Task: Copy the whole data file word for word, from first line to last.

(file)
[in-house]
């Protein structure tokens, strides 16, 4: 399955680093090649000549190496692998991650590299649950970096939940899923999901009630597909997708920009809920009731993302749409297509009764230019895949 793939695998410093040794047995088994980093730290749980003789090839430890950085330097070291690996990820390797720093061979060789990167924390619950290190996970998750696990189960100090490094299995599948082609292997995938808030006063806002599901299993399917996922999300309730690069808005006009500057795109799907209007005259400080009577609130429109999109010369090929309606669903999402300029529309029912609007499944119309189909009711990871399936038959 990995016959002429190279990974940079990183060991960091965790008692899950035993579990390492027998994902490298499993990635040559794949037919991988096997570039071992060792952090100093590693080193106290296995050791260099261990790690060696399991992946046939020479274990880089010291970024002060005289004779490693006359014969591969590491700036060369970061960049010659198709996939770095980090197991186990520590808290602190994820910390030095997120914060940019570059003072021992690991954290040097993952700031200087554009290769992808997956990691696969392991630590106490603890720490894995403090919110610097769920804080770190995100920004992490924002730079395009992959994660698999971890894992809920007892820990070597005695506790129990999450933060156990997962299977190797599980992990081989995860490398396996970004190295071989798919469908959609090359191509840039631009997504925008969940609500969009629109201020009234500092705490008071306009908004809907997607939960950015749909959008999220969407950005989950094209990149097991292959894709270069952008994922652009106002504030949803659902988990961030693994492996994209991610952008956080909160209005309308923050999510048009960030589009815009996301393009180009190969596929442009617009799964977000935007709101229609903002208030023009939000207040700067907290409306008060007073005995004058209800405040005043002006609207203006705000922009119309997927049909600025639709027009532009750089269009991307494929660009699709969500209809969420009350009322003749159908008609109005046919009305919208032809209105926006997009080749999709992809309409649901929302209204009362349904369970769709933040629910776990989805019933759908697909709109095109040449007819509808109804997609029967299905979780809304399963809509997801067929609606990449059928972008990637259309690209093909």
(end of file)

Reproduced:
[in-house]
């Protein structure tokens, strides 16, 4: 399955680093090649000549190496692998991650590299649950970096939940899923999901009630597909997708920009809920009731993302749409297509009764230019895949 793939695998410093040794047995088994980093730290749980003789090839430890950085330097070291690996990820390797720093061979060789990167924390619950290190996970998750696990189960100090490094299995599948082609292997995938808030006063806002599901299993399917996922999300309730690069808005006009500057795109799907209007005259400080009577609130429109999109010369090929309606669903999402300029529309029912609007499944119309189909009711990871399936038959 990995016959002429190279990974940079990183060991960091965790008692899950035993579990390492027998994902490298499993990635040559794949037919991988096997570039071992060792952090100093590693080193106290296995050791260099261990790690060696399991992946046939020479274990880089010291970024002060005289004779490693006359014969591969590491700036060369970061960049010659198709996939770095980090197991186990520590808290602190994820910390030095997120914060940019570059003072021992690991954290040097993952700031200087554009290769992808997956990691696969392991630590106490603890720490894995403090919110610097769920804080770190995100920004992490924002730079395009992959994660698999971890894992809920007892820990070597005695506790129990999450933060156990997962299977190797599980992990081989995860490398396996970004190295071989798919469908959609090359191509840039631009997504925008969940609500969009629109201020009234500092705490008071306009908004809907997607939960950015749909959008999220969407950005989950094209990149097991292959894709270069952008994922652009106002504030949803659902988990961030693994492996994209991610952008956080909160209005309308923050999510048009960030589009815009996301393009180009190969596929442009617009799964977000935007709101229609903002208030023009939000207040700067907290409306008060007073005995004058209800405040005043002006609207203006705000922009119309997927049909600025639709027009532009750089269009991307494929660009699709969500209809969420009350009322003749159908008609109005046919009305919208032809209105926006997009080749999709992809309409649901929302209204009362349904369970769709933040629910776990989805019933759908697909709109095109040449007819509808109804997609029967299905979780809304399963809509997801067929609606990449059928972008990637259309690209093909």